Governor Terry Branstad took final action today on 30 bills, ending his review of all the legislation that cleared the 2016 Iowa General Assembly.
Branstad has approved a new state requirement that Iowa teenagers get the meningitis vaccination before enrolling in school. Iowa students will have to show they’ve been vaccinated against meningitis before they can enroll in the 7th and 12th grades.
Branstad said he visited with medical experts and people who have had relatives die of meningitis and became “convinced” this new requirement “will save lives.” As with all required vaccinations, though, Iowa parents may seek an exemption due to religious or medical reasons.
The meningitis vaccination requirement was included in a massive budget bill that also outlined a series of new oversight measures for the state-run Medicaid program. Critics in the legislature said the new steps were necessary after Branstad ordered the half a million Iowa Medicaid patients into privately-run “managed care” plans. Branstad said he was “proud” to approve “every one” of the new oversight measures. According to Branstad, it will make Iowa’s Medicaid system “one of the most transparent, accountable and outcome focused” programs in the country.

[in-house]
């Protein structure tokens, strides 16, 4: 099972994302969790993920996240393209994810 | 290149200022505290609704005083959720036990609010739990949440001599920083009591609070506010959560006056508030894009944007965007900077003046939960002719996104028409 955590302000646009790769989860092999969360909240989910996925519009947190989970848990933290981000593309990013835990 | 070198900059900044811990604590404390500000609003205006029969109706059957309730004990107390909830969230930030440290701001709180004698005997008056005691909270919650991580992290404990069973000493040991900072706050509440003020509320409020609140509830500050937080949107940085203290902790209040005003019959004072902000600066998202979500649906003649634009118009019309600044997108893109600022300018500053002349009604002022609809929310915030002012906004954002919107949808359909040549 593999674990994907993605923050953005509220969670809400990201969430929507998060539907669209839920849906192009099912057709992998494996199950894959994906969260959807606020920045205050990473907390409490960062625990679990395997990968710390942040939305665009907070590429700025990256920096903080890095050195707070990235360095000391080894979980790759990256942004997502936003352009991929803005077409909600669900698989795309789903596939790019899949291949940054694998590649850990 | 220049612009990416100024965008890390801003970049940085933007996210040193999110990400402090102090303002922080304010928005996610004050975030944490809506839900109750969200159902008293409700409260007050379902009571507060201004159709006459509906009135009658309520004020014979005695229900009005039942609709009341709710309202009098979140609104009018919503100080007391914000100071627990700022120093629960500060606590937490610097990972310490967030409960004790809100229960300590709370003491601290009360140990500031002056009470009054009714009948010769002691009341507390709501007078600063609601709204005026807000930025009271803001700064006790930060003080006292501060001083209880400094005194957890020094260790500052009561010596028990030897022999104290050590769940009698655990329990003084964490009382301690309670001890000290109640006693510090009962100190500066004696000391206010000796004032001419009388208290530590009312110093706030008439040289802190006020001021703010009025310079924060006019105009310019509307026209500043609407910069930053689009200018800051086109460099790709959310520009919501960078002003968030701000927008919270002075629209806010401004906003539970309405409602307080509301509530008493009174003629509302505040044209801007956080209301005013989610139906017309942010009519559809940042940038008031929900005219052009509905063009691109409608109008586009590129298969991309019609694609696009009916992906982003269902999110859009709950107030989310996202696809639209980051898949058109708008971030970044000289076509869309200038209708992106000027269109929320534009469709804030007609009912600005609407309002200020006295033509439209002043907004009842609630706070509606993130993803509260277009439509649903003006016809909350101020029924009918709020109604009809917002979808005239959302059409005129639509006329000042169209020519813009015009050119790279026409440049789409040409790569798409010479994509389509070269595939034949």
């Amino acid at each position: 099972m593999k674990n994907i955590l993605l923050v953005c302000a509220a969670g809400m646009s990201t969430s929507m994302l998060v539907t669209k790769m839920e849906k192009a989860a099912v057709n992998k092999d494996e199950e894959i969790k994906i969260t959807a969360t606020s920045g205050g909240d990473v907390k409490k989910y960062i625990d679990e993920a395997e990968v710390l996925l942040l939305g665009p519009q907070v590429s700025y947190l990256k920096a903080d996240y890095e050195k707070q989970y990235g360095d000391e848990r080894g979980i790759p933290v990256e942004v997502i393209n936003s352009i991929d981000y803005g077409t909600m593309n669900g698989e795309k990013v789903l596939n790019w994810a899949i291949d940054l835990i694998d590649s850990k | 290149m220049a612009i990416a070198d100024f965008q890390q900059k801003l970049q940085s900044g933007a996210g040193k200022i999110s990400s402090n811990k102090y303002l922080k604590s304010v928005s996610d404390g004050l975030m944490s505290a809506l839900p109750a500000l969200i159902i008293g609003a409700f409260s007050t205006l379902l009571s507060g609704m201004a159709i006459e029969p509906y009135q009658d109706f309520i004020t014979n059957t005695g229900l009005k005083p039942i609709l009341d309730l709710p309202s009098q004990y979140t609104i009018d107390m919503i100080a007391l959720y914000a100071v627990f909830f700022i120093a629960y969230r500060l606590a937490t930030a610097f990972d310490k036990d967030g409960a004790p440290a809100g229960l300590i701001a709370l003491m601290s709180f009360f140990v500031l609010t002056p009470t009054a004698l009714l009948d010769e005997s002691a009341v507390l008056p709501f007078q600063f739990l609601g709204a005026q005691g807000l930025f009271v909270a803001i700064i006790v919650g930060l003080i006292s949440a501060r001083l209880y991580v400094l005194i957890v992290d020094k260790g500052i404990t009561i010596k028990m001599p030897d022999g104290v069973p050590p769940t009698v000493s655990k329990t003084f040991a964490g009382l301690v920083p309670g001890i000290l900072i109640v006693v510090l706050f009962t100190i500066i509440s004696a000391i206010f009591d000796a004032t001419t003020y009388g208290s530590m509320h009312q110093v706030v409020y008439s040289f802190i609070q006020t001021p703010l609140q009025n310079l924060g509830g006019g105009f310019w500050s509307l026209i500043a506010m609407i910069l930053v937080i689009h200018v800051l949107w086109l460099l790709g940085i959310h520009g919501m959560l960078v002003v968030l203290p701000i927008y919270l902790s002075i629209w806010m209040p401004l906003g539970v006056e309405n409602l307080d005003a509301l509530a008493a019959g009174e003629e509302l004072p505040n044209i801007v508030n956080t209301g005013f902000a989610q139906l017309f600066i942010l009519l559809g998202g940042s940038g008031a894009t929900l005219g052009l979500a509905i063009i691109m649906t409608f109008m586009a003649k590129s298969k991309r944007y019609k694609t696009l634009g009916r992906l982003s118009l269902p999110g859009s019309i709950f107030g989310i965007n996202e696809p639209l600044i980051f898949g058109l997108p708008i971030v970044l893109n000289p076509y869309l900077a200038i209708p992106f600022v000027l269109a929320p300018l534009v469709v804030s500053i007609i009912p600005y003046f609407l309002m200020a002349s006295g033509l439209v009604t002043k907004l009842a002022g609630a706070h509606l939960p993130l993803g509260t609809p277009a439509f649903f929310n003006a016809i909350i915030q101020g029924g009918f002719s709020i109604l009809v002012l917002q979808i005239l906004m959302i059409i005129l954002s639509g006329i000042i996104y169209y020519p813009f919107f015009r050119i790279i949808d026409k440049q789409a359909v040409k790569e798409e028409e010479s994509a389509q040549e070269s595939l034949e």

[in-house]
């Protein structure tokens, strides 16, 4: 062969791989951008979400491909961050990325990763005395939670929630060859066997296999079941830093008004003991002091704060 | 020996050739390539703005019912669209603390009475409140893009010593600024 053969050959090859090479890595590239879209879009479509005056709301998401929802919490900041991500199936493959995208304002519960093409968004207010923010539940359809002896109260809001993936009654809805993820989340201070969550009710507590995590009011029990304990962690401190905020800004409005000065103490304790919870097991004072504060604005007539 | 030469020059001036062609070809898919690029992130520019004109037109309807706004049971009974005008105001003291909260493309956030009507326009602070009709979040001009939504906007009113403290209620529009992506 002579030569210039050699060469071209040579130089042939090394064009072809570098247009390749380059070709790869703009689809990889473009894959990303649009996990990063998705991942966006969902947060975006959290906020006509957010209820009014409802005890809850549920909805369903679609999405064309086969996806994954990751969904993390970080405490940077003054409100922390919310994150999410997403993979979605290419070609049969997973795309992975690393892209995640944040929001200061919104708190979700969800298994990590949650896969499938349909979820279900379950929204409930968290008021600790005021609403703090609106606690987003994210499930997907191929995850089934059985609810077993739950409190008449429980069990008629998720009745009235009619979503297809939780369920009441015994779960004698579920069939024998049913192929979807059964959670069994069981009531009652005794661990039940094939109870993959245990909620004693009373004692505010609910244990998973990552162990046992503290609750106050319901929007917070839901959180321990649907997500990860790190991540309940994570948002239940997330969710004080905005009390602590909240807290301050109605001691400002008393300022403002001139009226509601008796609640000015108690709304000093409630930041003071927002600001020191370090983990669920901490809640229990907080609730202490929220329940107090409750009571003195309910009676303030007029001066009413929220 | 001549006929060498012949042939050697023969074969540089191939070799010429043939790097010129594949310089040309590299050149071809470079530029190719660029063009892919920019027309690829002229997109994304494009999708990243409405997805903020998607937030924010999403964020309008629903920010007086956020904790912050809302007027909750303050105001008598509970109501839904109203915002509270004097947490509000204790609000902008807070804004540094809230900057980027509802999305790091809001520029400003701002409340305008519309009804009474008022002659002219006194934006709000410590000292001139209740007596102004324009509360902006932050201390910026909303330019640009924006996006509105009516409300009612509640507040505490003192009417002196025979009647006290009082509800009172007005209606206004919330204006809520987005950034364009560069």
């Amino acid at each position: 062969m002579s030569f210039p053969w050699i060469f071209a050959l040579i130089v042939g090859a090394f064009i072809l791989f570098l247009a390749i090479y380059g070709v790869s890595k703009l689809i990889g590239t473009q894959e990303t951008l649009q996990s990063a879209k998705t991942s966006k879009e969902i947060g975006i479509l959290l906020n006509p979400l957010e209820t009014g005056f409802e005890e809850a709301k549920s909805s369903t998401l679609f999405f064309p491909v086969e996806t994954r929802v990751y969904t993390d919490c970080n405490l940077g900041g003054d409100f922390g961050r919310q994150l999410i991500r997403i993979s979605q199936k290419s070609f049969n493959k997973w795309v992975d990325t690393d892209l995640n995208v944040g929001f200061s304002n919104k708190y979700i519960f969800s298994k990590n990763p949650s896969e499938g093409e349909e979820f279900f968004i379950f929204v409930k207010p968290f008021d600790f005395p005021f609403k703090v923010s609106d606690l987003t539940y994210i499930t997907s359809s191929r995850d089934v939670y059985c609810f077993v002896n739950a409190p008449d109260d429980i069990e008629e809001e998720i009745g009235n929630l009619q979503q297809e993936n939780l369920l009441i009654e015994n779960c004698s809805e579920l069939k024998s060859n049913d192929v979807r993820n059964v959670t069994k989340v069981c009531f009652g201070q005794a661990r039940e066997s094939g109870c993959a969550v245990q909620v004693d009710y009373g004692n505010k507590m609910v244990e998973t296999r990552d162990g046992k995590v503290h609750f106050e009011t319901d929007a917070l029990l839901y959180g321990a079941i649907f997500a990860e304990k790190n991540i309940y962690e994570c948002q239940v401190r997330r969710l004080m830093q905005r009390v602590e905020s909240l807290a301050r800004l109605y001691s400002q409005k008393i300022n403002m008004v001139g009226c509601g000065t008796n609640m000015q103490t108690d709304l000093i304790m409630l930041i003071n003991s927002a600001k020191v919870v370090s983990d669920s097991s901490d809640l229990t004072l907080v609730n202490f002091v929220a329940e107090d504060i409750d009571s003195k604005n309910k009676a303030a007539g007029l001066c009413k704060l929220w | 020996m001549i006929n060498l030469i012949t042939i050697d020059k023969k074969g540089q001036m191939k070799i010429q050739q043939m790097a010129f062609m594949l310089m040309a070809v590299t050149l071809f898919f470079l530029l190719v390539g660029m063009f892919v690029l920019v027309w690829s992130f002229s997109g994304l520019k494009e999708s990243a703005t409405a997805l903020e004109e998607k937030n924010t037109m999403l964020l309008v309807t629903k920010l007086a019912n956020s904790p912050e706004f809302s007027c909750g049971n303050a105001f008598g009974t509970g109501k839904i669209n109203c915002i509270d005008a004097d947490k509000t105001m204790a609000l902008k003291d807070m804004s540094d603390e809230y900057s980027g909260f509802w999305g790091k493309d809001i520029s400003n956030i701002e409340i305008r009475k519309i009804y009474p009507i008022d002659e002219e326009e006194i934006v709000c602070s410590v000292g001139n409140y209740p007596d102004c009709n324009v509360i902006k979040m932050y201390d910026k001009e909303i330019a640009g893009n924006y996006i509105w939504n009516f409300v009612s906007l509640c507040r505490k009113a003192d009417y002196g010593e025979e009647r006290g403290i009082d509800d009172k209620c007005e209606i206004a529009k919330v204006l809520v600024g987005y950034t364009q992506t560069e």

Many of the bills Branstad took action on today outlined spending plans for state agencies. In an unprecedented move, Branstad did not use his authority to item veto any individual spending proposals. It means the 12-month spending outline legislators drafted remains intact and will go into effect July 1.
Branstad did reject the legislature’s proposed study of charging a “park user fee” for visitors at state-owned parks and recreation areas. Park user fees were charged briefly in the 1980s, during Branstad’s first run as governor, and Branstad said in a written veto message that state officials discovered Iowans “greatly disliked” the fees.